Producing a Resume: Your Written Marketing Material
A resume is a self-promotional document that presents you in the best possible light, for the purpose of getting invited to a job interview.
It is not a job application and it is not a confessional.
It's not just about past jobs. It's about YOU, and how you performed and what you accomplished in those past jobs - especially those accomplishments that are most relevant to the work you want to do next.
Much preparation goes into a good resume:
- first establish clear goals for your job search
- then identify your skills that match your goals
- finally, write, rewrite, and edit until the resume is perfect.
Do not overwhelm employers by providing more information than necessary. Do not try to be everything to everyone. The greatest challenge will not be what to include in your resume, but what lo leave out.
An attention-getting resume must be targeted, to the point, and must clearly identify your training and licences. Focus on skills and accomplishments with specific attention to actual results.
It is critical that you target your resume to a specific occupational goal. Without this focus, your resume will be mediocre at best. As you write your resume, keep your goal in view. This will help you decide what to include, what to leave out, and will help target your resume.
One strategy is to write your goal on a separate piece of paper and weigh each item in your resume against your goal. If it is not clear how the item relates to your goal, then strongly consider eliminating it.
All resumes today need to be skill-based resumes. Employers want to know what you can do, not just where you have worked. If you cannot clearly state at least 20 skills directly associated with your job goal, you are not ready to write your resume.
Take the time to work on developing a list of your skills. As you develop your list, identify examples of places where you have used your skills.
Be very specific when describing your skills. Also, be sure to state your skills in a positive light. Avoid any language that may reduce their value.
Whenever possible, style your skills as expert skills, to avoid being perceived as a generalist. As an example, if you have word processing skills, slate which software packages you have used. Whatever style or format you use, your resume must clearly communicate the skills you bring to the job.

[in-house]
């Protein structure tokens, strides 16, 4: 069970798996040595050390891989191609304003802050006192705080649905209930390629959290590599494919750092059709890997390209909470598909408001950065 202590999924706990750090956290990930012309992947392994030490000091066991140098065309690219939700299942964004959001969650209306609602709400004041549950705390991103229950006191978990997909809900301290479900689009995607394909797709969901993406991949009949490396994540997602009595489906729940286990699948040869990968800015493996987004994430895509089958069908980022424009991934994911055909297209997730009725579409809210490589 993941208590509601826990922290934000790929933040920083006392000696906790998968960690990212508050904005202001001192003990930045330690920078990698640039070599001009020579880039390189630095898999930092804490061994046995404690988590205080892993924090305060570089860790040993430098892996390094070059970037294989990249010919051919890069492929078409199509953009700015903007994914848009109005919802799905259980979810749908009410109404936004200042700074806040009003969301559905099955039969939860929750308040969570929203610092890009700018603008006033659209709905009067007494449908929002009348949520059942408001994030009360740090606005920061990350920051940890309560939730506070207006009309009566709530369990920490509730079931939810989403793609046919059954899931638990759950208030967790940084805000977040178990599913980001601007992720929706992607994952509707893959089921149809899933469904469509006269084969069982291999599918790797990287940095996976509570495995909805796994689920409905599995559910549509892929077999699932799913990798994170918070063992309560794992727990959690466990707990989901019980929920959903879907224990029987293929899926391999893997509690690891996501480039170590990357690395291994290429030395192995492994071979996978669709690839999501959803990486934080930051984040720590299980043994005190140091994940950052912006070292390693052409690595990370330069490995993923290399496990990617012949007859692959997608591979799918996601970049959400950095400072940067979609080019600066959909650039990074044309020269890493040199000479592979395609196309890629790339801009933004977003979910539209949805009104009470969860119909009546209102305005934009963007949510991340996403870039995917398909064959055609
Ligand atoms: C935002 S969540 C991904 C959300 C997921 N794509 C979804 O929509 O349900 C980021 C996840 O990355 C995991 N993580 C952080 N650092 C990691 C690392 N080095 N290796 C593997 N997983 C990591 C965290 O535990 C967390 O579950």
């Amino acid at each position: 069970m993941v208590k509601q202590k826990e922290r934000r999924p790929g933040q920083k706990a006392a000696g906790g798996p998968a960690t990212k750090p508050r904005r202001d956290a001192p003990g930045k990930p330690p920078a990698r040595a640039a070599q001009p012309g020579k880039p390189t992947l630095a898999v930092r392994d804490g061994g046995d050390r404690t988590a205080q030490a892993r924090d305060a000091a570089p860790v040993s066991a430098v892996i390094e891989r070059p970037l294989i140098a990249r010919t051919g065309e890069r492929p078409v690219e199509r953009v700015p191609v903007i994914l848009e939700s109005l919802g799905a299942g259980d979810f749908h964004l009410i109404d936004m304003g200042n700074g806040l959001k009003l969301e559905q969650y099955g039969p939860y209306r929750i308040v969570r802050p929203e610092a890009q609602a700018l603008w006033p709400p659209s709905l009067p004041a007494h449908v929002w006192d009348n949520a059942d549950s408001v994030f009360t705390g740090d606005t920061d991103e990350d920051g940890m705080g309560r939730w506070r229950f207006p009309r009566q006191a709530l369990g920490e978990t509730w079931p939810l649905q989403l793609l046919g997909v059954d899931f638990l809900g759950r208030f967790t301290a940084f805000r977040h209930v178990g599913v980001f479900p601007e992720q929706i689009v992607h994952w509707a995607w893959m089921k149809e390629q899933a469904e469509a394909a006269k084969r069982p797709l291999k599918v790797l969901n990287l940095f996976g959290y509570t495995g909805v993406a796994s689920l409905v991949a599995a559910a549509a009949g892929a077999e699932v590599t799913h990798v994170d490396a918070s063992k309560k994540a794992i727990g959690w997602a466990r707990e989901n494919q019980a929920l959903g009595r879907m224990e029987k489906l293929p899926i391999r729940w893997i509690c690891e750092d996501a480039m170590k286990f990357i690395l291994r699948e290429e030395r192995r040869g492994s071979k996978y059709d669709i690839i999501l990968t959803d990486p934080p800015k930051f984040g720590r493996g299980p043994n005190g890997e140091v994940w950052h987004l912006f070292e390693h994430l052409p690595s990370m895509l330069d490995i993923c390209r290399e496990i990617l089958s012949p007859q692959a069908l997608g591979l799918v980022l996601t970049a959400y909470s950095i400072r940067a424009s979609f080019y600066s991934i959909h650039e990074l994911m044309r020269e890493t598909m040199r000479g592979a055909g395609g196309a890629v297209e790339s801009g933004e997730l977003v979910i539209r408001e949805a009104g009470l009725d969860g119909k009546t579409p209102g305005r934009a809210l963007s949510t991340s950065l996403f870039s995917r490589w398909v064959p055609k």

The Language of Resumes
The resume must have impact and flair. What you say is important, but how you say it is just as important. An excellent method is to use action verbs to highlight your training and skills. It is one thing to say that you have a particular skill; it is another to proclaim that you have excelled in its performance.
Resumes are not literary; they are promotional. The rules of grammar are modified from formal writing. Complete sentences are not necessary.
Avoid the use of "I”, as the subject of the resume is assumed to be the person named in the heading of the resume. Use lots of bullets and key phrases.
The resume should draw the reader's attention and create a desire to know more. The goal is to win an interview. It is at the interview that the job is won. The resume is like a preview of coming attractions; you want to save the best for the presentation.
There are three main types of resume formats that you can use: Reverse Chronological, Functional and Combined.
The emphasis is on a chronological listing of employment. The chronological resume is a good format for those with a consistent employment history, no gaps in employment, and whose past employment experiences are related to their current employment goals. It effectively showcases a steady work record with increasing upward responsibilities. This may not be the best for individuals with job gaps or persons changing careers.
The functional resume highlights skills, experience and accomplishments without identifying specific Dates, names and places. This format is organised by functions or skills, addressing the specific qualifications needed for the occupation.
This resume works well for people changing careers. It is also effective for those reentering the workforce and when highlighting experiences that occurred in the distant past. There is no chronological listing of employment. Many employers do not like this format; it creates suspicion that the person may be trying to hide something.
The combination resume brings together the best of both the chronological and functional resumes. It features a functional section that highlights skills, accomplishments and experiences. It also includes a chronological listing of employment, education and employment-related experiences.
This is a very effective format for many job seekers.
Points to Consider
Standard Resume Content
The summary explains in a few lines who you are and summarises your credentials, skills, attributes and qualifications for particular positions. The summary is usually two paragraphs, each of two to three lines in length.
Your name, complete mailing address, telephone number(s) with area code and e-mail address are all the personal data required.
Include details of any relevant training courses that you have attended.
Unless you are a recent graduate, your education should be placed toward the end of the resume. List only education that is significant to your job search. There is no need to list high school education if you have further formal qualifications.
It is up to you whether you list only those activities that relate to your occupational goal and show skill or experience or whether you try to paint a fuller picture of who you are. Listing religious or political affiliations may not work to your advantage.
References do not belong on the resume. They should be listed on a separate sheet. Send the references with the resume only when specifically requested by the employer. There is no need to state "References available upon request."